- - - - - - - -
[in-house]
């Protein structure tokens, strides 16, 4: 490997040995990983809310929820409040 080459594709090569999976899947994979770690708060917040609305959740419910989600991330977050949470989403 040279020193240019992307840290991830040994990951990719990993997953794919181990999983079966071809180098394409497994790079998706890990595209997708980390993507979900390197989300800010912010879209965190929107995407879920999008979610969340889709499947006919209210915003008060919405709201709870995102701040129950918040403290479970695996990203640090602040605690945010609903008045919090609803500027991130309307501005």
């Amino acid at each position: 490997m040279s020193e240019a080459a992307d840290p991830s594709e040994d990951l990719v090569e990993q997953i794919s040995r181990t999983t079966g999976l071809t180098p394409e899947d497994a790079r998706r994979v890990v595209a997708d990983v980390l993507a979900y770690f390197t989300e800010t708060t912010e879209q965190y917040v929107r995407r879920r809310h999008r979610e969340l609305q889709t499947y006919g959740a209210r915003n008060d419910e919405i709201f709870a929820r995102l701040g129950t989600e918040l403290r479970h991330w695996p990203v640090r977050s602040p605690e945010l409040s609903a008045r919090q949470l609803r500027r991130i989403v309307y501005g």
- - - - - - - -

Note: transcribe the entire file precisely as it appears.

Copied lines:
[in-house]
């Protein structure tokens, strides 16, 4: 490997040995990983809310929820409040 080459594709090569999976899947994979770690708060917040609305959740419910989600991330977050949470989403 040279020193240019992307840290991830040994990951990719990993997953794919181990999983079966071809180098394409497994790079998706890990595209997708980390993507979900390197989300800010912010879209965190929107995407879920999008979610969340889709499947006919209210915003008060919405709201709870995102701040129950918040403290479970695996990203640090602040605690945010609903008045919090609803500027991130309307501005």
């Amino acid at each position: 490997m040279s020193e240019a080459a992307d840290p991830s594709e040994d990951l990719v090569e990993q997953i794919s040995r181990t999983t079966g999976l071809t180098p394409e899947d497994a790079r998706r994979v890990v595209a997708d990983v980390l993507a979900y770690f390197t989300e800010t708060t912010e879209q965190y917040v929107r995407r879920r809310h999008r979610e969340l609305q889709t499947y006919g959740a209210r915003n008060d419910e919405i709201f709870a929820r995102l701040g129950t989600e918040l403290r479970h991330w695996p990203v640090r977050s602040p605690e945010l409040s609903a008045r919090q949470l609803r500027r991130i989403v309307y501005g």